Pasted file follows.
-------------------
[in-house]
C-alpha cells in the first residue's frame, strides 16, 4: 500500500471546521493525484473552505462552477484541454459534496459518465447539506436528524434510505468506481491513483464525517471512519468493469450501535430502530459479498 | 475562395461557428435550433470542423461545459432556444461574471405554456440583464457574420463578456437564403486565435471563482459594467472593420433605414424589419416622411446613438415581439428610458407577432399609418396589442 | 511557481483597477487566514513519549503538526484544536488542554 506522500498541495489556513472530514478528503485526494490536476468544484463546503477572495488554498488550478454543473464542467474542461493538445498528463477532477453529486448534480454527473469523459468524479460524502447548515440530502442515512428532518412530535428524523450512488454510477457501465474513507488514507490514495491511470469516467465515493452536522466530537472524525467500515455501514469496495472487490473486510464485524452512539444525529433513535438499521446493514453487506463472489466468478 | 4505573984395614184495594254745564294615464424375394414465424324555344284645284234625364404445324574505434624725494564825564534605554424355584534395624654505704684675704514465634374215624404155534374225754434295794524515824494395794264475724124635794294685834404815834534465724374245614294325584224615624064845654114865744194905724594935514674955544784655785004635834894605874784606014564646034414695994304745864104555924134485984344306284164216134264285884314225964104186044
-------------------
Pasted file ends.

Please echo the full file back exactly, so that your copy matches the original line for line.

[in-house]
C-alpha cells in the first residue's frame, strides 16, 4: 500500500471546521493525484473552505462552477484541454459534496459518465447539506436528524434510505468506481491513483464525517471512519468493469450501535430502530459479498 | 475562395461557428435550433470542423461545459432556444461574471405554456440583464457574420463578456437564403486565435471563482459594467472593420433605414424589419416622411446613438415581439428610458407577432399609418396589442 | 511557481483597477487566514513519549503538526484544536488542554 506522500498541495489556513472530514478528503485526494490536476468544484463546503477572495488554498488550478454543473464542467474542461493538445498528463477532477453529486448534480454527473469523459468524479460524502447548515440530502442515512428532518412530535428524523450512488454510477457501465474513507488514507490514495491511470469516467465515493452536522466530537472524525467500515455501514469496495472487490473486510464485524452512539444525529433513535438499521446493514453487506463472489466468478 | 4505573984395614184495594254745564294615464424375394414465424324555344284645284234625364404445324574505434624725494564825564534605554424355584534395624654505704684675704514465634374215624404155534374225754434295794524515824494395794264475724124635794294685834404815834534465724374245614294325584224615624064845654114865744194905724594935514674955544784655785004635834894605874784606014564646034414695994304745864104555924134485984344306284164216134264285884314225964104186044